The main energy firms are making much bigger profits than they claim, a new report suggests
The report was commissioned by industry body Energy UK. It showed that the big six energy firms were making up to 24 percent profit on standard tariffs, according to the Sun newspaper.
For some, that’s over seven times bigger than the profits they claim to be making.
The big six are British Gas, E-on, EDF, SSE, Scottish Power and NPower.
The report found that the costs for supplying a typical family with energy in 2016/17 was £844.
But most households with one of the big six are on standard variable tarifs, paying as much as £1,172 a year.
This would leave a profit of £272 after VAT—or 24 percent.
Energy UK in June accepted the claim that typical profits for the big six was 3.3 percent.
The gap between claimed profits and the alleged higher ones varied.
Npower had the highest gap, with its real profits 7.4 times bigger than the profit it claimed to make.
Scottish Power’s real profit was 7.2 times bigger, while SSE’s was 6.9 times bigger.
Energy UK claimed the figures were misleading. It is keen to paint the energy suppliers in a good light.
In September 2014 it created an energy “news programme” alongside ITN to make sure the sector was “being understood as it should”.
A trial of driverless trains ended in disaster on the Delhi Metro earlier this month.
Two of the trains, which are fitted with “anti-collision technology”, collided with each other.
Happily they are set to be fully operational by the middle of next year.
Former London mayor Boris Johnson wanted to introduce them in the capital.
Spit hoods are being used by 17 out of 49 police forces in Britain. A further four are considering introducing them.
The inhumane hoods, which are placed over suspects’ heads, have been used almost 2,500 times since 2011.
More than 600 of these were on people with “suspected mental health issues”.
Tory MP Andrew Percy will not be starring in a BBC drama anytime soon.
The “Northern Powerhouse” minister called on TV makers this week to produce more programmes in Yorkshire and the Pennines.
“Popular TV programmes help to showcase regions of the country, like Poldark has done for the Cornish coast,” he said.
Colleagues urged him to make his own bid for a glittering role, but he quickly ruled himself out, saying, “I’m not sure I quite have the body for it.”
A group of female Tory MPs chatting on Whatsapp were more unkind. One said, “It would be like Poldark on pies.”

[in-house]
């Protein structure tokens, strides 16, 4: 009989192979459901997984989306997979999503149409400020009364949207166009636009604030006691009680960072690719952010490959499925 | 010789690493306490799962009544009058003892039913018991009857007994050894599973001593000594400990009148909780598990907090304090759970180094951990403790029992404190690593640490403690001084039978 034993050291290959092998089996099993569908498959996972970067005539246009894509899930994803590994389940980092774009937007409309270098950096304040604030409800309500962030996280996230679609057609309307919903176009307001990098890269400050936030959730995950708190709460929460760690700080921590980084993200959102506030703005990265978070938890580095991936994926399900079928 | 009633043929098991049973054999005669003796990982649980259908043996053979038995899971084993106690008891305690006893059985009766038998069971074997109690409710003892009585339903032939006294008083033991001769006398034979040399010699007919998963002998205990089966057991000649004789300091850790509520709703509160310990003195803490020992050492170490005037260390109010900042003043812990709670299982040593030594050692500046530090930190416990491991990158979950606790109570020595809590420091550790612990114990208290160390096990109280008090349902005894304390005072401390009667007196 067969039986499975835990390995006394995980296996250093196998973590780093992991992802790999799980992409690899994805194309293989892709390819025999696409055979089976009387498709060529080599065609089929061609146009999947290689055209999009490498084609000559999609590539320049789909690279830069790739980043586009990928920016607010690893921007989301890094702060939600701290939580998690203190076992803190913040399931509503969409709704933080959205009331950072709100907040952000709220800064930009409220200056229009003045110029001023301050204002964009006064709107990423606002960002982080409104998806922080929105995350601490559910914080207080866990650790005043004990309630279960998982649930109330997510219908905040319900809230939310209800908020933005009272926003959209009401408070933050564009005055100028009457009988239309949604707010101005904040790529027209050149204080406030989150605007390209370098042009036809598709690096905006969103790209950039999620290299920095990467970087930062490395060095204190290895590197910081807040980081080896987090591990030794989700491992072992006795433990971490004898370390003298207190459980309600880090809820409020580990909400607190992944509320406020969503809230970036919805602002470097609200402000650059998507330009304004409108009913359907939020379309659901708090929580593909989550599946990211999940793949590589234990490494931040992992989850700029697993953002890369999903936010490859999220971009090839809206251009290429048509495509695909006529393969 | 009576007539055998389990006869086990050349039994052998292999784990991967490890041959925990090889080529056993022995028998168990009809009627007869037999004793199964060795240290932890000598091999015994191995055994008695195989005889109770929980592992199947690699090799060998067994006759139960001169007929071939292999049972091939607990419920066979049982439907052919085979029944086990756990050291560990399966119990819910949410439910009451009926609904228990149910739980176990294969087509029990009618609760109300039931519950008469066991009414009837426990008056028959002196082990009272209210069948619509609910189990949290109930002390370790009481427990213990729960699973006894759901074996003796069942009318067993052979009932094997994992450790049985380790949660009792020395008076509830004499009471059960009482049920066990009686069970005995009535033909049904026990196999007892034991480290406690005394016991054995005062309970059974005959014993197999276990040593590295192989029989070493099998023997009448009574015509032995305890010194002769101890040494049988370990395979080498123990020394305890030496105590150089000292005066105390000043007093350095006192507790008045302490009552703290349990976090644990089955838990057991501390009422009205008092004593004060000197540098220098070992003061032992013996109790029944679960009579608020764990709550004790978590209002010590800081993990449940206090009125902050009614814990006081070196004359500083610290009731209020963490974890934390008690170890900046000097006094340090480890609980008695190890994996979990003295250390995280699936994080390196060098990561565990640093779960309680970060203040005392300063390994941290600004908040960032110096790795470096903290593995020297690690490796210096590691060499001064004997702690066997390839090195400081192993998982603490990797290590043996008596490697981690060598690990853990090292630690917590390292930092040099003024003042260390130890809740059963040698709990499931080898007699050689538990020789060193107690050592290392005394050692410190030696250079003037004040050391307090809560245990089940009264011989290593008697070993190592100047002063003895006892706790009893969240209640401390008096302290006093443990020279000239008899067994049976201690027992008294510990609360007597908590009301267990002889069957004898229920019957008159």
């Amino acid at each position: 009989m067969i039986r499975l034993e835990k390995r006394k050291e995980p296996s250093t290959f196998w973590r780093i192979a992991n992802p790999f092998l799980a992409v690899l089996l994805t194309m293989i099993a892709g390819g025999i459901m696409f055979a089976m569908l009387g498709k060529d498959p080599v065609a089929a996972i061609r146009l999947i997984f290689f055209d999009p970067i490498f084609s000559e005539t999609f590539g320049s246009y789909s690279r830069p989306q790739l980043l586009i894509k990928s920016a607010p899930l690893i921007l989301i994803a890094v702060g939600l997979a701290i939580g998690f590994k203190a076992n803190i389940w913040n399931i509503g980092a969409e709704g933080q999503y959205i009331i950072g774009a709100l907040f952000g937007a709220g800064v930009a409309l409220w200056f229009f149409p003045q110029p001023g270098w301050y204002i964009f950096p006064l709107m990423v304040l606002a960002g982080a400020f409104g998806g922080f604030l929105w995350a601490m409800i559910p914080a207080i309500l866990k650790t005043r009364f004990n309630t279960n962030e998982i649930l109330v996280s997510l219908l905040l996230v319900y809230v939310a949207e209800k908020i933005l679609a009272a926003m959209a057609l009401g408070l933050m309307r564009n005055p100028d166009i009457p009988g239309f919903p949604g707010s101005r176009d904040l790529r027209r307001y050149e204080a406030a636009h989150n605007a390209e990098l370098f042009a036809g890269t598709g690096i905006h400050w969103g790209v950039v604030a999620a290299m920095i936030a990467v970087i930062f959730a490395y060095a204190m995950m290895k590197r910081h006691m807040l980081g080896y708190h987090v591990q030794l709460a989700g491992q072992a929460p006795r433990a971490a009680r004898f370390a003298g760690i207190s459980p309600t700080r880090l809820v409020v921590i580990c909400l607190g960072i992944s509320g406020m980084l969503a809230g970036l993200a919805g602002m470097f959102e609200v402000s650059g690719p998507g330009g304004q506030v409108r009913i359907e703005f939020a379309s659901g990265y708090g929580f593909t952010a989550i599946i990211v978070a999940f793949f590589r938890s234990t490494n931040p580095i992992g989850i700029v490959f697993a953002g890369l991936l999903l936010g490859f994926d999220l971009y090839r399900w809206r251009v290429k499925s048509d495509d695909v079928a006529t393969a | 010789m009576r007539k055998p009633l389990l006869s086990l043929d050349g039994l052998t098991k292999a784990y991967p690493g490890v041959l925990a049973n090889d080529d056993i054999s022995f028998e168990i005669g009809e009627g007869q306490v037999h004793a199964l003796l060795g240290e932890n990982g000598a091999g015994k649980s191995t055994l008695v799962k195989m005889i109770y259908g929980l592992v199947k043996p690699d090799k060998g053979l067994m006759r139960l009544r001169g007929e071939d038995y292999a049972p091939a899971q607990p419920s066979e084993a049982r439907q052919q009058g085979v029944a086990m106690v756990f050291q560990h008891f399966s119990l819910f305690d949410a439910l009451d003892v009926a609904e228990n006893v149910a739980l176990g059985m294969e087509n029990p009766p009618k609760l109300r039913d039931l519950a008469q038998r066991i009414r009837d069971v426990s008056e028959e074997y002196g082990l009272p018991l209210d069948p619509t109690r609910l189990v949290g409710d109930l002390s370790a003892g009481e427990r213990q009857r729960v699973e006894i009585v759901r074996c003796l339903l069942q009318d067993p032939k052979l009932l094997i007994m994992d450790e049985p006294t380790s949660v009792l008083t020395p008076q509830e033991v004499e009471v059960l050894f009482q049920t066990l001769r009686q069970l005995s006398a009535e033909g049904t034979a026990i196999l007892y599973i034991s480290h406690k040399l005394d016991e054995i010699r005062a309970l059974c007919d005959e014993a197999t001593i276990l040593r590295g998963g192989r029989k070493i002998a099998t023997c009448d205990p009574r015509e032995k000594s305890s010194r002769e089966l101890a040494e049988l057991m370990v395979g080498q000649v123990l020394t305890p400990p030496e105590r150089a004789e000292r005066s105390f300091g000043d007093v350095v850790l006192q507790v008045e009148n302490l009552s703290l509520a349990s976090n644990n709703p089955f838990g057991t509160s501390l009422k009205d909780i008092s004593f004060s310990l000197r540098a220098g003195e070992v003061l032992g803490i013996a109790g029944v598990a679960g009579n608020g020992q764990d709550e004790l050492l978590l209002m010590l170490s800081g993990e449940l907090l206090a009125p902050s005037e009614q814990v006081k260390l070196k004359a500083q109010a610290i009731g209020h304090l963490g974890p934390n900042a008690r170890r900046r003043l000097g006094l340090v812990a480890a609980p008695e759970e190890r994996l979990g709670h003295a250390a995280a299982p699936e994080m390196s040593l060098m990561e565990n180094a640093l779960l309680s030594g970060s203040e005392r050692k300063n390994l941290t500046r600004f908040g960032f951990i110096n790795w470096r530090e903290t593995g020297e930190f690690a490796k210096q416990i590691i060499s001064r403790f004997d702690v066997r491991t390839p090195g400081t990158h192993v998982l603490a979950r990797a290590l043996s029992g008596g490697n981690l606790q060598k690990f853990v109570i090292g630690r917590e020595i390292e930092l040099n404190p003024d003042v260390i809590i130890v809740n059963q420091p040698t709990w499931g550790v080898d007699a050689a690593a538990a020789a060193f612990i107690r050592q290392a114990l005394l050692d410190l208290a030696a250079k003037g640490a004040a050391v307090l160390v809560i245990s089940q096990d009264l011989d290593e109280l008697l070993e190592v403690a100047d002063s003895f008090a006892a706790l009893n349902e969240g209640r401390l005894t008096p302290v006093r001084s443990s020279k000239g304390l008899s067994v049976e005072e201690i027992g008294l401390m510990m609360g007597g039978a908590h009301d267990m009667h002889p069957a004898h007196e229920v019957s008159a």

The Department for Work and Pensions is considering forcing all sick and disabled people on benefits to take part in “mandatory” activity.
The change would include those who are terminally ill and have the most severe conditions. It would hit those who don’t currently take part in any work-related activity.
The Tories are in a mess over housing. The working group for the Pay to Stay part of their Housing and Planning Act has cancelled its meetings without reason.
Pay to Stay would force council tenants to pay up to market rent, depending on their wages.
Local authorities say the policy is unworkable by the April 2017 deadline.
The Tories also want to charge councils a levy based on the value of their “higher value housing”.
But this is likely to be delayed as well, housing minister Gavin Barwell admitted last week.
He described it as “quite controversial”.
A senior civil servant has said the voluntary right to buy policy will also be delayed.
New schools will no longer have to install sprinkler systems, thanks to the Tories.
The FBU union said sprinklers had saved 17 schools from severe fire damage in less than a decade.
Scottish Tory leader Ruth Davidson is in hot water after visiting an illegal Israeli settlement in the occupied Golan Heights grabbed from Syria.
Davidson was part of a group of ten Scottish Tories, including nine MSPs, who visited the settlement in August.
Syrian human rights group Al-Marsad is “highly concerned” that the visit could indicate that the Scottish Tories endorse illegal settlements.
Tory MSP Jackson Carlaw plans a cross-party group called Building Bridges with Israel.
Home secretary Amber Rudd decided against an inquiry into Orgreave without looking at all the evidence.
Police attacked striking miners during the Battle of Orgreave in June 1984, then framed several miners for riot.
South Yorkshire Police did not send its extensive materials on Orgreave to Rudd.
She did not approach the Independent Police Complaints Commission for the evidence it holds either.
Troublemaker looks at the week's news
The Troublemaker looks at the week's news